(Dag, Prof. of Economics @ U of Agder, Norway, Ethics and Economy: After Levinas, pgs. 65-66)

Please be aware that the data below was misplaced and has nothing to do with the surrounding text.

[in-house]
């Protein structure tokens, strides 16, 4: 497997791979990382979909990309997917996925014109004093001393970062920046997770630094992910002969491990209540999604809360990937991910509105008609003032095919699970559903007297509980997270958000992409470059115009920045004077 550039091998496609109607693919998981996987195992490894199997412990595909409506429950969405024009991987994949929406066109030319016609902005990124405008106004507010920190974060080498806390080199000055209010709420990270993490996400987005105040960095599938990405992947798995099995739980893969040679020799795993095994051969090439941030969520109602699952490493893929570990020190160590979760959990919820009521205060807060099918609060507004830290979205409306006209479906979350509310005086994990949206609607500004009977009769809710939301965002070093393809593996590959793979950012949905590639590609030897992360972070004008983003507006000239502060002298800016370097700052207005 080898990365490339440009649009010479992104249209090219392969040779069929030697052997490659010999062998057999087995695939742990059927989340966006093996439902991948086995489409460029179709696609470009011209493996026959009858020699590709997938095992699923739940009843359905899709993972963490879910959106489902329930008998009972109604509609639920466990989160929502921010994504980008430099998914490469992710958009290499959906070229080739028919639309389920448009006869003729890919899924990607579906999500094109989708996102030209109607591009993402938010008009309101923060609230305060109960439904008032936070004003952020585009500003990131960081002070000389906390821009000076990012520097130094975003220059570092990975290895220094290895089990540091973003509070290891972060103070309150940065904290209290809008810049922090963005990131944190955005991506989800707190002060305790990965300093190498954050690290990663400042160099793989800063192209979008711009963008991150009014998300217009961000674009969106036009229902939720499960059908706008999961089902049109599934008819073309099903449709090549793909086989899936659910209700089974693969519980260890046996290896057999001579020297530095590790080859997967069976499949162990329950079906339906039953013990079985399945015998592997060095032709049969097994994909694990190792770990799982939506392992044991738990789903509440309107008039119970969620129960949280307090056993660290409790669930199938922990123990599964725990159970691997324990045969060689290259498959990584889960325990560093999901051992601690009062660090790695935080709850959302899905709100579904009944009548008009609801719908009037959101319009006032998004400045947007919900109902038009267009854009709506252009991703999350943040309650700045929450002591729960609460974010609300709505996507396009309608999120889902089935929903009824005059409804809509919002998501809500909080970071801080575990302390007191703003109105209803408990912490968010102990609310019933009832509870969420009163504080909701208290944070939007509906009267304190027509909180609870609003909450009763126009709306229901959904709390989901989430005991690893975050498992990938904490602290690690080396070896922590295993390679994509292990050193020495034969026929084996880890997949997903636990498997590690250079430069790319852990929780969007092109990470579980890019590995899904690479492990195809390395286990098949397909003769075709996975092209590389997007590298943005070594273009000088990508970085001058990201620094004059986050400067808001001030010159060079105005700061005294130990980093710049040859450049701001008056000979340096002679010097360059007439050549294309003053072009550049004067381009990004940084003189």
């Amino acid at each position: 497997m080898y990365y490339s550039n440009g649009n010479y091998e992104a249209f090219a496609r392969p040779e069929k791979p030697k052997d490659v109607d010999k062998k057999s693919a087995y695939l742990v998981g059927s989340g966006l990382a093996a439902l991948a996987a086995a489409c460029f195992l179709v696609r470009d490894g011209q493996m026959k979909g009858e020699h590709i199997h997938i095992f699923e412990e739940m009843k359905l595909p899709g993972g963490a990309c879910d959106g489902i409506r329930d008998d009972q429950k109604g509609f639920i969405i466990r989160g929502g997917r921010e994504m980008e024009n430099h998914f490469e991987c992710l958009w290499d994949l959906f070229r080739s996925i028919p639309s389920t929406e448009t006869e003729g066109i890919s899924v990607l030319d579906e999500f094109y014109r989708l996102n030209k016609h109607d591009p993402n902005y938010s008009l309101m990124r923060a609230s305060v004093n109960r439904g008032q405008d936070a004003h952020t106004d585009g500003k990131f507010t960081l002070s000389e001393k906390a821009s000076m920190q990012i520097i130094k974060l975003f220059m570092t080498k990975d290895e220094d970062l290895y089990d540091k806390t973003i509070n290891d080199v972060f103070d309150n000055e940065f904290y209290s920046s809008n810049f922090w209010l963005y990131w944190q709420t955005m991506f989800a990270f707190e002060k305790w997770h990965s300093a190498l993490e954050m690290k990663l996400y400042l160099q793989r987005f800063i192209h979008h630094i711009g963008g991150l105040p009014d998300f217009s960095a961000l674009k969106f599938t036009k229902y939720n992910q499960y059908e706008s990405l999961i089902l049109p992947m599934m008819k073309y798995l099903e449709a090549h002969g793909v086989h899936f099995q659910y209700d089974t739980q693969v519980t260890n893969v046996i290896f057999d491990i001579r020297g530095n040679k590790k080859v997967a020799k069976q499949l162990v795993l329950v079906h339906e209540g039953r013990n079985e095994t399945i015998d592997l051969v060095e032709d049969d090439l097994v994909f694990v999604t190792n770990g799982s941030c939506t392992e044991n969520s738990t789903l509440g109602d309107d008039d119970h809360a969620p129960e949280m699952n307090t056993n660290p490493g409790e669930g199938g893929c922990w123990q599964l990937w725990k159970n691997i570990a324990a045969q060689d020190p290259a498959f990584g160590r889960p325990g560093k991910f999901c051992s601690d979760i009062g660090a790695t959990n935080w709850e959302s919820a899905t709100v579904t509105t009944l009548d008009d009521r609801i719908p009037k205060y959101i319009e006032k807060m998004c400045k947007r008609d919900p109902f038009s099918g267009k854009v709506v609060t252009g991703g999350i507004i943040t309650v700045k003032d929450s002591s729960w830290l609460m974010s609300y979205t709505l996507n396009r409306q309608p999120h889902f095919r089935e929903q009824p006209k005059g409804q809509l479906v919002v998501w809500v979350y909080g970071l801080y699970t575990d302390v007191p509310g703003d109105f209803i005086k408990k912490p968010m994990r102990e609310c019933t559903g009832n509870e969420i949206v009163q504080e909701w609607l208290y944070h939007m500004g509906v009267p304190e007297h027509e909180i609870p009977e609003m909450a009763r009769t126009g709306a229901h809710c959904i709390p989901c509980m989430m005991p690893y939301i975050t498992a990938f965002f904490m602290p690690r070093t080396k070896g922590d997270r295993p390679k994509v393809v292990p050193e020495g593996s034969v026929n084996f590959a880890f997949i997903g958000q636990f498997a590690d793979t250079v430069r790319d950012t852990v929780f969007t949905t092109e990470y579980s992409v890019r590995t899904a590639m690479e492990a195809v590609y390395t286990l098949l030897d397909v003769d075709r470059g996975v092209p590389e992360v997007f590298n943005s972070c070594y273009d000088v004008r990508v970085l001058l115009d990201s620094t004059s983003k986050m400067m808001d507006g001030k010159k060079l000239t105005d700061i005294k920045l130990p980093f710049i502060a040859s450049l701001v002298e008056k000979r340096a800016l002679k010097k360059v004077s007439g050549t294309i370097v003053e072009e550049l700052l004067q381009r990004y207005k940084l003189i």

What is original in Levinas compared to other authors who also have defined being a human as being related to another human, such as, for instance, Buber and Løgstrup (mentioned in the previous chapter), and those representing the ethics of care (also presented in the previous chapter), is that Levinas acknowledges that I not only meet the Other, but also the third, as the Other. By meeting the third I am again confronted with an appeal for mercy. From this – as a result of an intention of being responsible – I am forced to evaluate, compare, reason and to seek what is just.Justice exerts violence but is still better than injustice. In my efforts towards more justice I must compare, and in this comparing I may have to count, also money; it may even be necessary to set a price for a human life, something that, from the point of view of mercy, is a scandal, but still necessary, because the third is also there. It is necessary to count; the question is why I count. Is it out of my conatus, which, if it is allowed to unfold freely without being questioned (or, alternatively, if I ignore the questioning), will lead to violence? Or is it out of mercy, which comes to me as an imperative in the encounter with the Other, and which, in the encounter with the third – as the Other – drives me to seek always more justice? This is not only about counting, it is about being in general – why and how I am. Levinas will insist that “To be or not to be, that is not the question” (Cohen in Levinas, 1985: 10). Instead, it is a question of how I am a being together with others in the world. Ethics comes before ontology. An objection to Noddings’ ethics of care is that the mother-infant- situation is not a common one. It is instead a special situation where special qualities are called forth, that are not found elsewhere in society. To believe that the good is natural can be naïve; it can even be dangerous. Looking around in the world today the opposite would be more natural to claim: we have a natural inclination towards controlling and reducing the Other, with violence, physical or psychological. But through the encounter with the Other we are told that this is wrong. It is this small ‘source of the good’ which dominates a mother when she is alone with her infant. At the moment we have to relate to more than one other we understand that we need to make some efforts to understand the situation of the other individuals, their special situations and needs, so that we can know what is just in our dealing with others. It is his discussion of the meeting with the third that makes Levinas’ philosophy so relevant to economy, although most presentations of his philosophy concentrate on the encounter with the Other, and may thus cause the misunderstanding that this is his ethics, and consequently a quite impossible one. However, as mentioned earlier, Levinas’ description of the encounter with the Other is his answer to the question of what is the meaning of ethics, or, why we at all (at least sometimes) want justice. In short, to Levinas, the task of the economy is to contribute to justice.The cause of the striving for justice is the imperative of mercy in the encounter with the Other.And as there is always more than one other my experience of the encounter with the Other cannot be directly transferred to social reality.I must perform a brutal transformation from mercy to justice (but which nevertheless is less brutal than me not caring about justice), and in doing so I need as much as I can possibly acquire of what is available of detailed knowledge of each particular situation, as well as my ability to reason logically. It is not only a fact that ethics is necessary for the economy. Economy is also necessary for ethics.Just as a house may be a concrete security for a loan, the economy is a concrete security for ethics. Without economic goods and needs and the accompanying knowledge for myself, there would have been no need for ethics. An ethics for the other can only be expressed as long as the other has specific needs competing with mine. Only then can I act for the other instead of acting for myself, and thus set the needs of the other before those of me. Or, put in another way: angels do not need ethics, because they have no needs and thus no need to help each other